Report: Rich Paul didn’t break any rules at Klutch Sports Pro Day

Jonathan Sherman
2 Min Read

Last week, NBA agent Rich Paul received quite a lot of flack for holding a pro day for the rookie prospects signed to his Klutch Sports agency.

The criticism was primarily centered around the belief that Paul was giving his clients, Anthony Edwards and Tyrese Maxey, an unfair amount of exposure.

While many felt confident that rules were being broken, it appears Paul and his agency did everything by the book.

“But as agents privately bristled, league sources confirmed to The Daily News that Klutch Sports broke no rules,” Kristian Winfield of the New York Daily News wrote. “In fact, it was the opposite: While other agencies chose not to host a Pro Day, Klutch found a way to carry one out.

“Klutch has long been the master of the loophole, to the chagrin of its peers, and in partnering to broadcast their clients’ Pro Day on ESPN, the agency ensured everyone from teams picking or interested in trading up to the top-three, to lottery-picking teams like the [New York] Knicks — whose brass reportedly watched Maxey together on TV — didn’t miss out on the action.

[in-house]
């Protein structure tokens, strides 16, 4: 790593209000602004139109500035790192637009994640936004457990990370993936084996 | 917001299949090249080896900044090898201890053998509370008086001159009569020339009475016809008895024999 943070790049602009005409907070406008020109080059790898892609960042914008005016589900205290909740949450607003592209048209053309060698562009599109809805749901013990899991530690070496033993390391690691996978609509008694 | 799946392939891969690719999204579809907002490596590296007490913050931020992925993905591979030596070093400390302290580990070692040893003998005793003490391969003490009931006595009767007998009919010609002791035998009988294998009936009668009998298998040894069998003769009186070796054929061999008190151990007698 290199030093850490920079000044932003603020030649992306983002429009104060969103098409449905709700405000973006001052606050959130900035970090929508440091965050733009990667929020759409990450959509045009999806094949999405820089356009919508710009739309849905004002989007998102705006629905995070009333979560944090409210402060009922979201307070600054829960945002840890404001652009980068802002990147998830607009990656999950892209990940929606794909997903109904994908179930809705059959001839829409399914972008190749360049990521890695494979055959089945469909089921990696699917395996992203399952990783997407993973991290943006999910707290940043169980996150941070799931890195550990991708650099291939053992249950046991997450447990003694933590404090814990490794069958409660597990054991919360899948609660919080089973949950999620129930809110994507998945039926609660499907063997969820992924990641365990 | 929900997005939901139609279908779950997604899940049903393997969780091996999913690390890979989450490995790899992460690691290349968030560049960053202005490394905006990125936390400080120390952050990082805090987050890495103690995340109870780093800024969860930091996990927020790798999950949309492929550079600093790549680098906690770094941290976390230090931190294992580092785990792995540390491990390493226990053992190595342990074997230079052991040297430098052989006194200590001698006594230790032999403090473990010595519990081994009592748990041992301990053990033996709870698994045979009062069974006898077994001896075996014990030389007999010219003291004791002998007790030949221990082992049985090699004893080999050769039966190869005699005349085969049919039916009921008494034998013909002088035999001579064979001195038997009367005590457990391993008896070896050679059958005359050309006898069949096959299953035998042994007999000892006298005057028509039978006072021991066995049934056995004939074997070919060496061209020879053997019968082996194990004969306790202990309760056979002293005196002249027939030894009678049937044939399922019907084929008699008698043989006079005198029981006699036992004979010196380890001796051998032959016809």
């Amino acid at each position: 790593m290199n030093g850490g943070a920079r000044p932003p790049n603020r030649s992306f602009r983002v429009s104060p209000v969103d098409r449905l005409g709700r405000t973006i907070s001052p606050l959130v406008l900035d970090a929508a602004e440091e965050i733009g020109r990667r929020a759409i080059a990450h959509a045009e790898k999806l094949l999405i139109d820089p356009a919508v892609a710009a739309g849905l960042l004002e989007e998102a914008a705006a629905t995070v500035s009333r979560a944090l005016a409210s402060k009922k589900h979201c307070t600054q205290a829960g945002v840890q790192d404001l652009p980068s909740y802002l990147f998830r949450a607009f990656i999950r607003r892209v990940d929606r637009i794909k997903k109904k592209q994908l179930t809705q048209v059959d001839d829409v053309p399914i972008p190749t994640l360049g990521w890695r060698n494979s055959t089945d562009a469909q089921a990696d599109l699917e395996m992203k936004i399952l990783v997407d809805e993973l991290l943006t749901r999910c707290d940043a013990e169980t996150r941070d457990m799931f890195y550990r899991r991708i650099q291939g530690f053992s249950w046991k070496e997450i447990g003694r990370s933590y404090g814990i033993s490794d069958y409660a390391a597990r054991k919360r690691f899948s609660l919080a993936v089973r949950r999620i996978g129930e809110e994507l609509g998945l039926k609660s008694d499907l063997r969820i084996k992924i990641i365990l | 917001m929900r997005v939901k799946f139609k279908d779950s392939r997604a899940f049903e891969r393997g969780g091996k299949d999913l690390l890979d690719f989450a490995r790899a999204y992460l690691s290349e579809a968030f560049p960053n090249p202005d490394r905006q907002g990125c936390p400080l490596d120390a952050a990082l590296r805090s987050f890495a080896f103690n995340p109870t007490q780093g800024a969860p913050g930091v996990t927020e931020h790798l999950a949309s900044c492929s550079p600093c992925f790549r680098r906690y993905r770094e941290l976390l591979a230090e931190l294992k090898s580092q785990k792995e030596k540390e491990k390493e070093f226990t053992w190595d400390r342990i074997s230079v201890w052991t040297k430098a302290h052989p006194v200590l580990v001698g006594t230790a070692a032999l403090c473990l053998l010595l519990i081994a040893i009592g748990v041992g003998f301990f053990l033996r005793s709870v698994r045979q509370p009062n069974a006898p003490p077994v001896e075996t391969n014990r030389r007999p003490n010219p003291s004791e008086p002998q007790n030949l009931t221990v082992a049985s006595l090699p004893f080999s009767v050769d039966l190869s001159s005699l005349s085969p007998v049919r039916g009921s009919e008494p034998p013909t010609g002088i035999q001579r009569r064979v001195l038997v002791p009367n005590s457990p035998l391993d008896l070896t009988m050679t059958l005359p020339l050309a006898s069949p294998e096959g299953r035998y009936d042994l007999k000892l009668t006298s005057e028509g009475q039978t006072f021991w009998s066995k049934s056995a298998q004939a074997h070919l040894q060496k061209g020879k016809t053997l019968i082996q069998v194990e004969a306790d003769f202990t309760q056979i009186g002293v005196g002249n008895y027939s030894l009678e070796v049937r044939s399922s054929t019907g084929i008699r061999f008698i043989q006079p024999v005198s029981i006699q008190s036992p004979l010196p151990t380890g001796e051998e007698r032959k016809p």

“On top of that, there are no NBA rules that govern what agents and agencies can or cannot do for their clients once they declare for the NBA Draft. Those guidelines are set forth by the National Basketball Players Association (NBPA), the players’ labor union. Klutch merely moved first, and opportunity loves speed.”

It looks as though the pro day was just another genius stroke by Paul.

Perhaps the most impressive decision was to host Los Angeles Lakers stars and Klutch clients LeBron James and Anthony Davis at the pro day.

That surely increased interest in the event and gave the Klutch youngsters a chance to fraternize with two of the most important names in the game today.

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Jonathan is a freelance writer, filmmaker, and passionate fan of the NBA. In the past Jonathan has covered politics, entertainment, travel, and more. He is a proud contributor of Lakers Daily.